After receiving a clean bill of health, it’s not long before the anxiety resurfaces for those with health anxiety; a pervasive sense of dread often triggers questions such as, what if the doctor was wrong? What if my test results got mixed up with someone else’s, or the doctor was tired and missed something vital?

    When individuals with health anxiety get the reassurance they desperately seek, the effect is fleeting. Broadly, reassurance provides momentary relief that can be sufficient enough to soothe an individual’s distress in the short -term. 

    Like those without the condition, health anxiety- sufferers can experience genuine relief when they get the all-clear from their doctor.

    The “high” experienced when a person’s doctor confirms that they are part of a “good prognostic group” runs right down to the bone-deep.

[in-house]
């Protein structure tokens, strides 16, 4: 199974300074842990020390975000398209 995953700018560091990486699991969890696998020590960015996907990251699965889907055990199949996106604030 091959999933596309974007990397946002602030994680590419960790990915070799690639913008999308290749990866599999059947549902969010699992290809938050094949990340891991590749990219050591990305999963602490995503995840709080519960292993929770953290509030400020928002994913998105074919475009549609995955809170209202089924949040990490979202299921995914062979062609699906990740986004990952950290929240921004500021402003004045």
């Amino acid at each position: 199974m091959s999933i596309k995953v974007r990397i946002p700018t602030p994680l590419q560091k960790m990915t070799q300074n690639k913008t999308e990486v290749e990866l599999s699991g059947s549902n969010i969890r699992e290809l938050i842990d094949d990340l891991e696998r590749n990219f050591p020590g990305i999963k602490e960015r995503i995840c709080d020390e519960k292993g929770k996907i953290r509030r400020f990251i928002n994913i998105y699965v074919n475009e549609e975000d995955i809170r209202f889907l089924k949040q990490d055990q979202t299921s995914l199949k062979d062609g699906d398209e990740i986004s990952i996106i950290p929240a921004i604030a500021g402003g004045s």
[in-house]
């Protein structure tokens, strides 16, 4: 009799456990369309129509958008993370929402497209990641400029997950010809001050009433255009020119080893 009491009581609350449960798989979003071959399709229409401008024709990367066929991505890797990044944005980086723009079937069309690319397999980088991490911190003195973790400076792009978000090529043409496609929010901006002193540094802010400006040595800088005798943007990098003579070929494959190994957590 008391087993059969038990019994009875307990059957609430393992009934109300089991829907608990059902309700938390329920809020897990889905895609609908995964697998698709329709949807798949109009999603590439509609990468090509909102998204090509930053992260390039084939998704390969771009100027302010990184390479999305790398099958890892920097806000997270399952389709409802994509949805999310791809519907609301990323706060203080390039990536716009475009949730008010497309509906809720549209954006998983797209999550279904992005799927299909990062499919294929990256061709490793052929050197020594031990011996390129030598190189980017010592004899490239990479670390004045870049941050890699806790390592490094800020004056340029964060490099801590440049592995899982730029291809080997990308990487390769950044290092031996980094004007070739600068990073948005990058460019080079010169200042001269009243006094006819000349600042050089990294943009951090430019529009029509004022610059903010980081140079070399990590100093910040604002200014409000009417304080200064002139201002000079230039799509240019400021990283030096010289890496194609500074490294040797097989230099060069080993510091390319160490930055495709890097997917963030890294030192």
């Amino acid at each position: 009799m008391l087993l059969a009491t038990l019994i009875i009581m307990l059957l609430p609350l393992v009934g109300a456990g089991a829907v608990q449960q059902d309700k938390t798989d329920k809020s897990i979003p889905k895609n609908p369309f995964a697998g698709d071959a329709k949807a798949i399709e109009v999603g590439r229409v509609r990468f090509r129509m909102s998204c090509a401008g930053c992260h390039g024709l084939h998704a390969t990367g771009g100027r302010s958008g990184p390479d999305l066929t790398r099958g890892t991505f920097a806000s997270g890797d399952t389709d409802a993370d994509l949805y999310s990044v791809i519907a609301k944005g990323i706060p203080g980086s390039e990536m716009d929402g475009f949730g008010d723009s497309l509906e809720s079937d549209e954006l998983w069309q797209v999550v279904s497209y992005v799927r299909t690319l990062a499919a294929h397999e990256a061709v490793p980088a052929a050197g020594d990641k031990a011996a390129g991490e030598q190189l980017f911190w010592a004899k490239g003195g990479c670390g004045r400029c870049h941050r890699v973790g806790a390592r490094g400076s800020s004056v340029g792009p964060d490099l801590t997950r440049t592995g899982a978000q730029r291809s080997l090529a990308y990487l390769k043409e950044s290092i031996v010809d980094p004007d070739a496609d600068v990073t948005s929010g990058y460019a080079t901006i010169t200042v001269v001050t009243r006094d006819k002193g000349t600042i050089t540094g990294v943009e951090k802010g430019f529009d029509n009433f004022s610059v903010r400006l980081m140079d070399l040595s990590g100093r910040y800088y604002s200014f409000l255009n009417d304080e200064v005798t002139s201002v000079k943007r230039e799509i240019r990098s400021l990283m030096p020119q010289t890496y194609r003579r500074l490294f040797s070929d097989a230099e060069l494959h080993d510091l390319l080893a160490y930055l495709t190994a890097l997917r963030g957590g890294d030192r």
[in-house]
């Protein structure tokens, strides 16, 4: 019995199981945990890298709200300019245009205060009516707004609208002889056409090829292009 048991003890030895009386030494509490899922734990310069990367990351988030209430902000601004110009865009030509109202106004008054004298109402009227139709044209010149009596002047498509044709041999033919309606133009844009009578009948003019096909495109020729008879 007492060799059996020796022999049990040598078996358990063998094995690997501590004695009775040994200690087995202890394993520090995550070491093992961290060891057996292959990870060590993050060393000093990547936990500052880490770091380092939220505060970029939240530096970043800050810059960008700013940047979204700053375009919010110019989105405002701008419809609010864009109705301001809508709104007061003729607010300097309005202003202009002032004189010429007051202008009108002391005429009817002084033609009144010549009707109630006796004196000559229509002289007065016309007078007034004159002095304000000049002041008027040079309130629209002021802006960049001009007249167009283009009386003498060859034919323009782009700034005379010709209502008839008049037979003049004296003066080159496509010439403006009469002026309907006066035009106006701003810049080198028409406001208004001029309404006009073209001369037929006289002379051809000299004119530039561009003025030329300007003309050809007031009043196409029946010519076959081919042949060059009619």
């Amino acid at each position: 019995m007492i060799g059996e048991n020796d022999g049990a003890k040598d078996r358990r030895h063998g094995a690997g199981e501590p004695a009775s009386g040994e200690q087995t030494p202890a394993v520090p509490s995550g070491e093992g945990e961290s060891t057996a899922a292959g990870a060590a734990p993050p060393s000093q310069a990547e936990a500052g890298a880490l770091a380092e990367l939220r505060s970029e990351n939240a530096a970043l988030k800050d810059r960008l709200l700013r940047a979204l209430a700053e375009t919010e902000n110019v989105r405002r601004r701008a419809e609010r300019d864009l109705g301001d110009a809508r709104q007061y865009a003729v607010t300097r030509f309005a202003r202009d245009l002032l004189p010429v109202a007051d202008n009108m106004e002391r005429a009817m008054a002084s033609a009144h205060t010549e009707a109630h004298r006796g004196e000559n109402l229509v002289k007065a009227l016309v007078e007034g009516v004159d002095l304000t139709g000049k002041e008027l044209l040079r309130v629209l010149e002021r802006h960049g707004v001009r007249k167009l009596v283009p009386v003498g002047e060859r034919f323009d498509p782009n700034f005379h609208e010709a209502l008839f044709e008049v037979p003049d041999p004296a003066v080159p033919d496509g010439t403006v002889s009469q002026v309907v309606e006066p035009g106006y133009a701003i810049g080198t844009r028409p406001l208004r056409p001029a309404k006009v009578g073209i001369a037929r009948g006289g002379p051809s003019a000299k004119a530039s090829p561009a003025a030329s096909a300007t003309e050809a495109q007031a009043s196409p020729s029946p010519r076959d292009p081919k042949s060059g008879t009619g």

However, it’s not long before the health worries come creeping back in, and the person is plunged into the depths of another health anxiety crisis.

    What health anxiety isn’t

    It might be easier to explain what health anxiety isn’t rather than what it is.

    Health anxiety isn’t someone being mildly concerned about their health and still being able to function as they ordinarily would.

    Equally, health anxiety is not someone being more concerned over their health than most; people with this condition are not wimps or attention-seekers who fake symptoms to get out of work or other responsibilities.